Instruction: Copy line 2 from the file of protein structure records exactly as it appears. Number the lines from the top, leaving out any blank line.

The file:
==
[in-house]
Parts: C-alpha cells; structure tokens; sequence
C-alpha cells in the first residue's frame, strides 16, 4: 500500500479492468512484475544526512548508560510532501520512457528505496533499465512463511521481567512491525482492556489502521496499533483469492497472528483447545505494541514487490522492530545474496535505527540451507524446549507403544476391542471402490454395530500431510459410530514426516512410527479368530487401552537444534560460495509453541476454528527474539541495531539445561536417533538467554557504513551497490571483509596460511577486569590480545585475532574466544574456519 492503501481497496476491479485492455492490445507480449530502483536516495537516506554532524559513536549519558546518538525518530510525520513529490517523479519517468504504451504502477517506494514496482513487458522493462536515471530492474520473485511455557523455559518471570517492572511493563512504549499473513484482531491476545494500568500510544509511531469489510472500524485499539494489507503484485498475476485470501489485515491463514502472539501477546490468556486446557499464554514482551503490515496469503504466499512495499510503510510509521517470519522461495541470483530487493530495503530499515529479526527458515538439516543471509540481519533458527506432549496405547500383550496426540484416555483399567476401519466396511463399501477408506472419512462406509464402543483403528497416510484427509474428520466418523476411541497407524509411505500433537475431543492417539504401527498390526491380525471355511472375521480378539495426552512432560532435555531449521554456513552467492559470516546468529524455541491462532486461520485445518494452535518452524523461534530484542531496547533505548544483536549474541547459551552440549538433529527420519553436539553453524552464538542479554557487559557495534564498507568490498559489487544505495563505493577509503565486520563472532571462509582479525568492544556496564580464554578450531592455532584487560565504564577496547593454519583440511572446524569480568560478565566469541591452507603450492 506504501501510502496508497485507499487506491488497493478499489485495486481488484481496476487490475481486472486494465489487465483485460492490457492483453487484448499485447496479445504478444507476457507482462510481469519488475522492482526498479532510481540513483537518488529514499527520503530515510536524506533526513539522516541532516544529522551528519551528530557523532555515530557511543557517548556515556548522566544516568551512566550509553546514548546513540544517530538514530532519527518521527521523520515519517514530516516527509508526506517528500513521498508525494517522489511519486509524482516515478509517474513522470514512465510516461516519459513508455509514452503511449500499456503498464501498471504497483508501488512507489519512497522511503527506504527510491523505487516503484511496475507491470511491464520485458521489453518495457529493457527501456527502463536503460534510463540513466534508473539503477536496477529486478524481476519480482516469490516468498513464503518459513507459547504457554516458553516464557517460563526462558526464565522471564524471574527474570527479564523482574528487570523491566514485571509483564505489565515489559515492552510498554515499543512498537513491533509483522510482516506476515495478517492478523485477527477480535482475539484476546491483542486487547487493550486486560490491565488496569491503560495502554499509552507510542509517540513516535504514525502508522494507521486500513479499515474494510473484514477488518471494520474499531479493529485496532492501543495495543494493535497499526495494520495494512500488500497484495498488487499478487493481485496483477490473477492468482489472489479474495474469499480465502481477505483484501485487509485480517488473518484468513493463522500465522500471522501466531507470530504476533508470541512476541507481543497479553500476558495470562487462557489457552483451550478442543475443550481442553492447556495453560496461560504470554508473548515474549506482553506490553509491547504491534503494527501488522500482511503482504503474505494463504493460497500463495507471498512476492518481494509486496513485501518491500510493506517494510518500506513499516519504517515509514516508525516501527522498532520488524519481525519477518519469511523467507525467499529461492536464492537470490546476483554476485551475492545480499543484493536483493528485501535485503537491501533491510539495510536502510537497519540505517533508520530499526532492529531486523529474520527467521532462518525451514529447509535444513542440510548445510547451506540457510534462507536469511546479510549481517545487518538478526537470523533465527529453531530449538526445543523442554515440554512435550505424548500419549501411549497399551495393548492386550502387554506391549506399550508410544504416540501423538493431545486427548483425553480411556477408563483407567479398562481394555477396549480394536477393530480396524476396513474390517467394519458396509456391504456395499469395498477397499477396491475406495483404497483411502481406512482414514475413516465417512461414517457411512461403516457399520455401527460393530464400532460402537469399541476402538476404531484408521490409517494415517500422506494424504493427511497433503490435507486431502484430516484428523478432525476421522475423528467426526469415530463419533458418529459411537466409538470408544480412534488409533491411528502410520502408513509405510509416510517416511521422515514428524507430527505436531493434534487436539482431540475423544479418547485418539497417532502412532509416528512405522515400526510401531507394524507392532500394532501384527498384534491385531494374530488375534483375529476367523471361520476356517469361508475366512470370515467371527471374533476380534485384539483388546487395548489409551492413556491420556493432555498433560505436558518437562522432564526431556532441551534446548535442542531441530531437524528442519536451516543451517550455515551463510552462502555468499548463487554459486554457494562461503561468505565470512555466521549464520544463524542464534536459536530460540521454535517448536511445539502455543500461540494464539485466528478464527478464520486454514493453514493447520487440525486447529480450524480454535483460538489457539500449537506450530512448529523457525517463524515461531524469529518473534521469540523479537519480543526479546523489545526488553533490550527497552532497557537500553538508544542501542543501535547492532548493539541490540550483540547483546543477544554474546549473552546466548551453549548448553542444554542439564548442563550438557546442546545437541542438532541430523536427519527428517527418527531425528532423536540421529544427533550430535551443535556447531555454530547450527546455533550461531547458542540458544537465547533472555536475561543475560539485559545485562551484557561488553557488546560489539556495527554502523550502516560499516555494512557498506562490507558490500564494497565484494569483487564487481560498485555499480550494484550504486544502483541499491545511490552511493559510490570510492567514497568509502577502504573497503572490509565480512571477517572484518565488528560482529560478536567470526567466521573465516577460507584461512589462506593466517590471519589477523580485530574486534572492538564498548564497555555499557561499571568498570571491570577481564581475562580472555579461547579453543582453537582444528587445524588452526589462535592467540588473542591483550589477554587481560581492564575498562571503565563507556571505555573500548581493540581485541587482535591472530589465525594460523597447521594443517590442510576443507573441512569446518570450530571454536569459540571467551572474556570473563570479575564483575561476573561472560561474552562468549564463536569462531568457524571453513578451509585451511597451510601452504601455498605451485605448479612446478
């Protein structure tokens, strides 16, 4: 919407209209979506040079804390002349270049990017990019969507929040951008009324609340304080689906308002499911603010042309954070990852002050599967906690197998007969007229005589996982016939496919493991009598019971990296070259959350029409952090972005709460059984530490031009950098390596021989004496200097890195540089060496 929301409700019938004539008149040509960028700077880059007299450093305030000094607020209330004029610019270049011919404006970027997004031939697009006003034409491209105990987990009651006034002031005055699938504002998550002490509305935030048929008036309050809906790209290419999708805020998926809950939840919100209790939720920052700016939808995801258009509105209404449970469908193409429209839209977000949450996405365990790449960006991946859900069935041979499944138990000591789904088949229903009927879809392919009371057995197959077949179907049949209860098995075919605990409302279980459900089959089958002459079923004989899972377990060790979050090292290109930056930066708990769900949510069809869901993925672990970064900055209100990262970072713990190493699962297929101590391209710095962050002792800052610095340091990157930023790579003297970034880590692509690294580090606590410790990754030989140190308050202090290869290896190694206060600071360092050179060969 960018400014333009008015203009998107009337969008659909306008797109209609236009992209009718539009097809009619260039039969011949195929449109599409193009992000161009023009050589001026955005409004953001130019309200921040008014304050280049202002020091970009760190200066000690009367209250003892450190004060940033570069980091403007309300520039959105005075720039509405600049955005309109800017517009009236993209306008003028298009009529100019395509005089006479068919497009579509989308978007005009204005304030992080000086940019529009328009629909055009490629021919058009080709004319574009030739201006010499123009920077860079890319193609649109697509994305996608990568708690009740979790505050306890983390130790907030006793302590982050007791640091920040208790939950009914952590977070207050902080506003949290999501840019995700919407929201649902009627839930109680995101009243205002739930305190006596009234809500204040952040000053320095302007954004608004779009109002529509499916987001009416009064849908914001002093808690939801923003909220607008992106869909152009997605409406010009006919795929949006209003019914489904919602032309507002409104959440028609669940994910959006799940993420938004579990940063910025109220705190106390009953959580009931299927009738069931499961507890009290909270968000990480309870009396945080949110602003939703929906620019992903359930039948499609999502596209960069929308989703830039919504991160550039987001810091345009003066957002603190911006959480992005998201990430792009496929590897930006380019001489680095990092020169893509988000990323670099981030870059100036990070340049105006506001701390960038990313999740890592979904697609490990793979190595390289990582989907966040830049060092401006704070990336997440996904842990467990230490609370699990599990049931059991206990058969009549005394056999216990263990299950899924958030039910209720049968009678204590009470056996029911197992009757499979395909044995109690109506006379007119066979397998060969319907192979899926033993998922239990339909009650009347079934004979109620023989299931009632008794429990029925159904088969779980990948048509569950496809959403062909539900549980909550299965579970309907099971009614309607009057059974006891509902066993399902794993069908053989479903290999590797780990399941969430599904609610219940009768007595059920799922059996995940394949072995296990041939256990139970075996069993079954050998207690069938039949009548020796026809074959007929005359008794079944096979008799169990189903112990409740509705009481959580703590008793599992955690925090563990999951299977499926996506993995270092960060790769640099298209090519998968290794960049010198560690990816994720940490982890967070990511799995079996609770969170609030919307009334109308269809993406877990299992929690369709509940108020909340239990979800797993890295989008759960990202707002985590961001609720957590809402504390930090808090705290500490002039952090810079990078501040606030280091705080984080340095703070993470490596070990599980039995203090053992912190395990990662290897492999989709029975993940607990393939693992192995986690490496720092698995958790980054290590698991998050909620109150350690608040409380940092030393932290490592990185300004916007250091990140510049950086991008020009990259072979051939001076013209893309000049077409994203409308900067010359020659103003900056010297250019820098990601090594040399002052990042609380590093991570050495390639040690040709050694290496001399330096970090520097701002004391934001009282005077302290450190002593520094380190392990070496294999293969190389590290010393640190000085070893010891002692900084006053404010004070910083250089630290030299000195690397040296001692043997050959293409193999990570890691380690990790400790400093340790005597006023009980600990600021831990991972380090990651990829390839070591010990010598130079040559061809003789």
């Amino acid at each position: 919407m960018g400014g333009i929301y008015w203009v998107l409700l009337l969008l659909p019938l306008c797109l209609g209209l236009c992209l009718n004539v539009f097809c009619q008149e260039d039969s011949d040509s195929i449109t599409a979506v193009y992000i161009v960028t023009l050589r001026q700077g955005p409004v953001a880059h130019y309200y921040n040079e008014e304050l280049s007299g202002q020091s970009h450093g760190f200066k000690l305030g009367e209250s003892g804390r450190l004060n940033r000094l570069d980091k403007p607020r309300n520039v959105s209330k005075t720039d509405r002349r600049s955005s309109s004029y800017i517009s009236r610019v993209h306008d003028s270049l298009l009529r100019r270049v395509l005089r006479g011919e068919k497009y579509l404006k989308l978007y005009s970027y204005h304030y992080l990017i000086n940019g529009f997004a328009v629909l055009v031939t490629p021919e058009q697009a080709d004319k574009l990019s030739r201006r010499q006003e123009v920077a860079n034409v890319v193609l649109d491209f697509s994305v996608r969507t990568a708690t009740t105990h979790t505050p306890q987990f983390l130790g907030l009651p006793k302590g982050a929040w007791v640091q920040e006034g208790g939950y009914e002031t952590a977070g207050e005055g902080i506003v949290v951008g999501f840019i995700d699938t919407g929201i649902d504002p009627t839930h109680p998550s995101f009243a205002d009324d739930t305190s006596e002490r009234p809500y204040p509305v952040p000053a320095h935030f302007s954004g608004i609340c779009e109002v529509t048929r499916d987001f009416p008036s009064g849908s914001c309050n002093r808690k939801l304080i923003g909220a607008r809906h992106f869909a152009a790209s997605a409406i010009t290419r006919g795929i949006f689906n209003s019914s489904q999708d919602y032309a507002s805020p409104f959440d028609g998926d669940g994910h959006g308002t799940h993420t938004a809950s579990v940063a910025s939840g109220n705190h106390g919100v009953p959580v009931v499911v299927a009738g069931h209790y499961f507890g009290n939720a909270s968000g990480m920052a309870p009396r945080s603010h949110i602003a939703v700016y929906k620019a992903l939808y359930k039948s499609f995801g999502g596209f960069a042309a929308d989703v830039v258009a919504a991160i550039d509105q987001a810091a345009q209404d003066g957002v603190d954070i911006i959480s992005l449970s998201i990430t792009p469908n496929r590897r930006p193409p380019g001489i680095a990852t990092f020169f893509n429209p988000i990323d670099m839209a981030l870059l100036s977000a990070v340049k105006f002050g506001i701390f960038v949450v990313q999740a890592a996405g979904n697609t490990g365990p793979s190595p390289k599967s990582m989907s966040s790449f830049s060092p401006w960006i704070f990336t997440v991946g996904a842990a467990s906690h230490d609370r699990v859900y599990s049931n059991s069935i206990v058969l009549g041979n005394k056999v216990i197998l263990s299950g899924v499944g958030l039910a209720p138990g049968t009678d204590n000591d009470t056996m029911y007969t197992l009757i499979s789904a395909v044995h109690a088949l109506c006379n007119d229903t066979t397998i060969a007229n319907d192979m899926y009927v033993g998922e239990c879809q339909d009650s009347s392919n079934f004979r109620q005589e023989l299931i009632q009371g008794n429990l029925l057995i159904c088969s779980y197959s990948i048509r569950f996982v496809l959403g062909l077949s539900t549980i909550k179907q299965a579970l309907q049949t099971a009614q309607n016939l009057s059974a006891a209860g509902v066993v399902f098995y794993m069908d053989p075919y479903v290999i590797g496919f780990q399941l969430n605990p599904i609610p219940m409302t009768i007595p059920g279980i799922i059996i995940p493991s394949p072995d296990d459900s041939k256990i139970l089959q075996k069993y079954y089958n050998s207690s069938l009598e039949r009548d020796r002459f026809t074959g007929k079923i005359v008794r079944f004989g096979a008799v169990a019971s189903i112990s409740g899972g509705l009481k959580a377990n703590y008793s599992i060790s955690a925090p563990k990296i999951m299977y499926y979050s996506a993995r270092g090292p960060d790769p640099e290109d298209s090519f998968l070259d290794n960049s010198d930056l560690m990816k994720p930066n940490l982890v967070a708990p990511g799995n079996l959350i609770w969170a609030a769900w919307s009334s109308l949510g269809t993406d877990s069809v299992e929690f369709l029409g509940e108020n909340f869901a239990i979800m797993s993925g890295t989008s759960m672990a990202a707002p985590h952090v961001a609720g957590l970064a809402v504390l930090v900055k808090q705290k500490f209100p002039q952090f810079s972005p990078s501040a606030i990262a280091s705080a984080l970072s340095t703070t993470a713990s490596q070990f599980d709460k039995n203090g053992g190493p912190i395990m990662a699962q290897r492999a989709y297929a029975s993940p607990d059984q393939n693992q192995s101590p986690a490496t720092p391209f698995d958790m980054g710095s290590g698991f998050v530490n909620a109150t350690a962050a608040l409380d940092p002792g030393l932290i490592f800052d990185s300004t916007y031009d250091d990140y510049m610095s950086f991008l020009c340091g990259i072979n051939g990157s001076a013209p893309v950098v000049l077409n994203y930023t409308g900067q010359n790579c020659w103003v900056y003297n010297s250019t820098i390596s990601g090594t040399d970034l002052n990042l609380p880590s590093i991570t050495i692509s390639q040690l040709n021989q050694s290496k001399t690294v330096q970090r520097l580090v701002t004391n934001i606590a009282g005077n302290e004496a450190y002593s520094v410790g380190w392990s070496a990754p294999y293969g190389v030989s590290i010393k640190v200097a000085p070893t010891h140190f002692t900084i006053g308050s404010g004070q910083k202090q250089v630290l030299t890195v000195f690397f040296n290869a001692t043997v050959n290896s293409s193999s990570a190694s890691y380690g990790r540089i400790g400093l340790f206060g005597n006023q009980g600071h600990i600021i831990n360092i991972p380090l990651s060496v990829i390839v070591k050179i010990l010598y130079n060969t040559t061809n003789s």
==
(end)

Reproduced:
Parts: C-alpha cells; structure tokens; sequence